While a number of factors contribute to this rapid change in policy and law—including the widespread impact of the issue, astute lawyering and advocacy, and community organizing around issues of over policing in communities of color—certain features of the movement made it particularly opportune for the recent flurry of change.
First, reports and investigations—particularly those from the government or reputable advocacy organizations—brought the issue to the fore of the nation’s consciousness, proposed concrete solutions, and provided useful statistics to quantify the problem. For example, the issue first gained widespread attention after the Department of Justice’s 2015 report on predatory practices in municipal court in Ferguson, Missouri, which had an entire section dedicated to driver’s license suspensions and the hardship they impose on indigent citizens. Similarly, reports and studies were important in driving change in California.
Second, as with other criminal justice issues, advocates harnessed and embraced bipartisan support for the issue. For example, advocates broadly framed the issue and provided evidence to support the conclusion that this practice was harmful for a number of interests: it wastes government resources; negatively affects racial minorities; cuts against effective law enforcement practices; hurts the public safety; and is bad for the economy and jobs. Thus, whether it was then-Governor Mike Pence signing legislation creating a specialized driving privilege program in Indiana or Governor Jerry Brown signing the landmark California legislation discussed above, advocates harnessed and embraced bipartisan support for reform.
Third, change was sought at each level of government—wherever it was feasible and most effective. Federal lawsuits were brought to challenge the constitutionality of suspension programs; state legislation and litigation pervaded the country; and municipalities drove change toward broader reform. For example, the city of Muskegon, Michigan ceased further suspensions of drivers caught with a suspended license, and the county soon followed the city’s lead. Similarly, Seattle created a relicensing program which offers different ways to pay tickets (e.g. community service) and allows individuals to reinstate their licenses while still making payments.
While none of these factors are particularly profound or unique to this movement, and while problems remain, the movement is on the cusp of substantial change and has relatively expeditiously gained traction and success in legal and policy change for some of the reasons discussed above.
 Fowler v. Johnson, No. 17-CV-11441, 2017 WL 6540926 (E.D. Mich. Dec. 21, 2017).
 Although nationwide data is not available, recent reports indicate 1.8 million people in Texas, 1.2 million in North Carolina, and 977,000 in Virginia alone have had their licenses revoked or suspended for the nonpayment of court fines and fees. See Mario Salas & Angela Ciolfi, Driven By Dollars: A State-By-State Analysis of Driver’s License Suspension Laws for Failure to Pay Court Debt, Legal Aid Justice Center (2017).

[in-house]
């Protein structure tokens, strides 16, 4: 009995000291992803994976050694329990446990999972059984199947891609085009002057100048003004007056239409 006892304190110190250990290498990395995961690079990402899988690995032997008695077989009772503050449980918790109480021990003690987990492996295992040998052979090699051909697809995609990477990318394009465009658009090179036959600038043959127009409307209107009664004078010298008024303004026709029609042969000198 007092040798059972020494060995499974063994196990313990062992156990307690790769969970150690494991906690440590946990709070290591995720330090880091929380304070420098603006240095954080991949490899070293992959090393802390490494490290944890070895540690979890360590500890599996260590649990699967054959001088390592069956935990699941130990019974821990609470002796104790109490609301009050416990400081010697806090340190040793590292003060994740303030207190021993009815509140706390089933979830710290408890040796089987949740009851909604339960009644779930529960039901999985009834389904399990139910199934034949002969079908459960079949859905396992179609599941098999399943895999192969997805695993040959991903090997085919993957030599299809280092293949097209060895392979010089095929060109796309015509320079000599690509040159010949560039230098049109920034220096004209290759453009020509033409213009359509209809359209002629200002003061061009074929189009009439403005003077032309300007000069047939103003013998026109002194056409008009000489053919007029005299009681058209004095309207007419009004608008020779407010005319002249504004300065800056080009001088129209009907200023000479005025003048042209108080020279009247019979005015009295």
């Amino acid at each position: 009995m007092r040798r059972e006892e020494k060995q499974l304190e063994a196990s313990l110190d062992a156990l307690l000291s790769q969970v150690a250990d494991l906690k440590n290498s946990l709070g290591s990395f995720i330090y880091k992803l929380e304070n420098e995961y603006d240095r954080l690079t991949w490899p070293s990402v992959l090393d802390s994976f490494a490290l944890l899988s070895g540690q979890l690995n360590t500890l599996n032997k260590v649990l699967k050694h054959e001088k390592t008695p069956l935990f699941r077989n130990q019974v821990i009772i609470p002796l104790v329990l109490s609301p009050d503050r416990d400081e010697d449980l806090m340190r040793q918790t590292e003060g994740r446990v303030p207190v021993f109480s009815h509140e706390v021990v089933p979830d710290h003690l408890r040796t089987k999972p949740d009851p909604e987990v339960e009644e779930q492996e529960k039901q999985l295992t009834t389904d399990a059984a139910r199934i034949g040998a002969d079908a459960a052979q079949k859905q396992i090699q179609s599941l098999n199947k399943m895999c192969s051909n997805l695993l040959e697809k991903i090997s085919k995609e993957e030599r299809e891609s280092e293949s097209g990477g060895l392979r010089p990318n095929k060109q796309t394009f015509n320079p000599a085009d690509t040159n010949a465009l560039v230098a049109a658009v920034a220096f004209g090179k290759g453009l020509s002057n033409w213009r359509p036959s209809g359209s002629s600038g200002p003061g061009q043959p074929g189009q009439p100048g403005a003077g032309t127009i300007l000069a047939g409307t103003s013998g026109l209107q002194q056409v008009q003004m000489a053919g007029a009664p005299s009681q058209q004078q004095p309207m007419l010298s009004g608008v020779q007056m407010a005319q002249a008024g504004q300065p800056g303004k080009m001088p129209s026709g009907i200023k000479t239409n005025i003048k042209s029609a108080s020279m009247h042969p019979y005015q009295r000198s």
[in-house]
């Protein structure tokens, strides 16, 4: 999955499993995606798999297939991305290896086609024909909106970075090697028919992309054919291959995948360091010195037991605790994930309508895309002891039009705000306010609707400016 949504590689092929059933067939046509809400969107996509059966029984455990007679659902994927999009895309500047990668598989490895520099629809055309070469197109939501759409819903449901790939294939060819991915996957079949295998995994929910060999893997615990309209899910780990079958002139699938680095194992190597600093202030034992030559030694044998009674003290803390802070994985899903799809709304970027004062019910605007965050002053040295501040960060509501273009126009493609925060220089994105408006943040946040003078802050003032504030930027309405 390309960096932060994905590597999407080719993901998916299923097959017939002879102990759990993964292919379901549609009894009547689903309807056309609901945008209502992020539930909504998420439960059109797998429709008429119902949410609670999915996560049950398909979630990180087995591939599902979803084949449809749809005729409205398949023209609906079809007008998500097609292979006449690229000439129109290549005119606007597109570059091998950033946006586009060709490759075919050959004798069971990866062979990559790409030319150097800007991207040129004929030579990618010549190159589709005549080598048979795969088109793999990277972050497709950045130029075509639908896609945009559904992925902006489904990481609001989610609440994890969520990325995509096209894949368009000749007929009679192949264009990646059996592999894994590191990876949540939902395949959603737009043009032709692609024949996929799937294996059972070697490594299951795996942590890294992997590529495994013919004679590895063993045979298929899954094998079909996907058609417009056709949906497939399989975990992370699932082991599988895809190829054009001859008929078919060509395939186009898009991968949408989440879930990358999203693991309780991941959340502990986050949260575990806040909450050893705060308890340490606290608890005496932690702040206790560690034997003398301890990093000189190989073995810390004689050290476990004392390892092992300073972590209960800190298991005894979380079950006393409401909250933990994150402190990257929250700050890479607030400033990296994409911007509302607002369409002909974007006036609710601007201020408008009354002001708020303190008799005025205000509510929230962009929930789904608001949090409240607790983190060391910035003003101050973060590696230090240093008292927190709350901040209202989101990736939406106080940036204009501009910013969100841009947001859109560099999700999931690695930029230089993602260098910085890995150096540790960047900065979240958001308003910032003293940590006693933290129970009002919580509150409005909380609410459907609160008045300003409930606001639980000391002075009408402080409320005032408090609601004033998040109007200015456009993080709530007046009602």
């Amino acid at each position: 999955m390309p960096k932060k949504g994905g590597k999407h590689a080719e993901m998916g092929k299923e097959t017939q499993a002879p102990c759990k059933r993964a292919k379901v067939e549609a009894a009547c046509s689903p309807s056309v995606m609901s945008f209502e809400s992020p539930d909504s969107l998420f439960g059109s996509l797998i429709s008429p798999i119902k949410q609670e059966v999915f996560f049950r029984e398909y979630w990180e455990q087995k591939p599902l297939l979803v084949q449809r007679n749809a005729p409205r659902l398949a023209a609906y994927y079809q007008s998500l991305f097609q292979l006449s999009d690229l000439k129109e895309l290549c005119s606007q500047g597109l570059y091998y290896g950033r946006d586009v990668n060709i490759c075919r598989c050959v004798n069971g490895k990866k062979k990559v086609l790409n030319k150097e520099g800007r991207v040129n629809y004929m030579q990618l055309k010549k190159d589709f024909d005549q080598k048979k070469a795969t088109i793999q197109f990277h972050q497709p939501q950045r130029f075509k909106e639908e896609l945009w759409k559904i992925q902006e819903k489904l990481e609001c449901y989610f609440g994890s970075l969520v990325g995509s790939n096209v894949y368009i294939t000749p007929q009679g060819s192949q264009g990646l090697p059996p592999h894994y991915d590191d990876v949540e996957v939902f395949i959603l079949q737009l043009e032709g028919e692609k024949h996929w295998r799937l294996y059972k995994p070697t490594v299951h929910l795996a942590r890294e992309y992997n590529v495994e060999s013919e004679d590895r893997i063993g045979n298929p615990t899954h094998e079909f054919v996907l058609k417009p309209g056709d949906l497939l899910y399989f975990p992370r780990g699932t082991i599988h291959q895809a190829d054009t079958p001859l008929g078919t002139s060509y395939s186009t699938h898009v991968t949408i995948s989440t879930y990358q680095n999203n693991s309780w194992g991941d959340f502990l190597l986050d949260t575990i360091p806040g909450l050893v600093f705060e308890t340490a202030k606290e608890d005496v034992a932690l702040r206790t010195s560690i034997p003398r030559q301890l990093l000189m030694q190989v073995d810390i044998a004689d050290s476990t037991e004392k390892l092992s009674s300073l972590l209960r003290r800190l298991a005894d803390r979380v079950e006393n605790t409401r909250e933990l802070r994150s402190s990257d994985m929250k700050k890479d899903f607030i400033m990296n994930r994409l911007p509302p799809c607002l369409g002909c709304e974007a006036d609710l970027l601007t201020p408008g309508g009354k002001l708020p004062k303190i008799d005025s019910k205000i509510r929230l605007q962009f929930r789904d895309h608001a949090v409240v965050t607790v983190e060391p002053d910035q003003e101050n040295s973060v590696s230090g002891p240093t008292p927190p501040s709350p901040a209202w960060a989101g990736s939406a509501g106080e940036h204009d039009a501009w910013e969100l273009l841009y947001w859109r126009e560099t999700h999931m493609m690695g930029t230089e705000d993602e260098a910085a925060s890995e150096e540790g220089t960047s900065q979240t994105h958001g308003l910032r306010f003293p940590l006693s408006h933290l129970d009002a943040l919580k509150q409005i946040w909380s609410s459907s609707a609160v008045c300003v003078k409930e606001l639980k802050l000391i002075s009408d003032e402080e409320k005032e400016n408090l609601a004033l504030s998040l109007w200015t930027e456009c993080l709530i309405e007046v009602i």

See Salas & Ciolfi, supra note 2.
 Ryan T. Schwier & Autumn James, Roadblock to Economic Independence: How Driver’s License Suspension Policies in Indiana Impede Self-Sufficiency, Burden Government & Tax Public Resources, Indiana University Robert H. McKinney School of Law (2016).
 Suspended/Revoked Working Group, Best Practices Guide to Reducing Suspended Drivers, American Association of Motor Vehicle Administrators (2013).
 See Schwier & James, supra note 7.
 2017 California Assembly Bill No. 103, California 2017-2018 Regular Session (“This bill would instead limit the program to initiating a driver’s licenses suspension or hold actions only for a failure to appear in court.”).
 2017 Colorado House Bill No. 1162, Colorado First Regular Session of the Seventy-First General Assembly.
 2016 Virginia House Bill No. 2386, Virginia 2017 Regular Session.
 SPLC Reaches Agreement with Mississippi to Reinstate Over 100,000 Driver’s Licenses Suspended for Non-payment of Fines, Southern Poverty Law Center, Dec. 17, 2017.
 Fowler, 2017 WL 6540926.
 Robinson v. Purkey, No. 3:17-CV-1263, 2017 WL 4418134 (M.D. Tenn. Oct. 5, 2017).
 Complaint, DiFrancesco v. Bullock, No. 2:17-CV-00066 (D. Mont. Aug. 31, 2017).
 Stinnie v. Holcomb, No. 17-CV-1740 (C.A.4).
 Statement of Interest of the United States, Stinnie v. Holcomb, 3:16-CV-00044, 2016 WL 6892275 (W.D.Va. 2016).
 United States Department of Justice Civil Rights Division, Investigation of the Ferguson Police Department (2015).
 With a coalition of advocacy groups publishing “Not Just a Ferguson Problem: How Traffic Courts Drive Inequality in California” on the heels of the Ferguson Report, and additional reports and pieces every year (in 2015, 2016, and 2017) until the practice of suspension for unpaid court debt was terminated.
 Relicensing Program, King County District Court, https://www.kingcounty.gov/courts/district-court/citations-or-tickets/relicensing-program.aspx.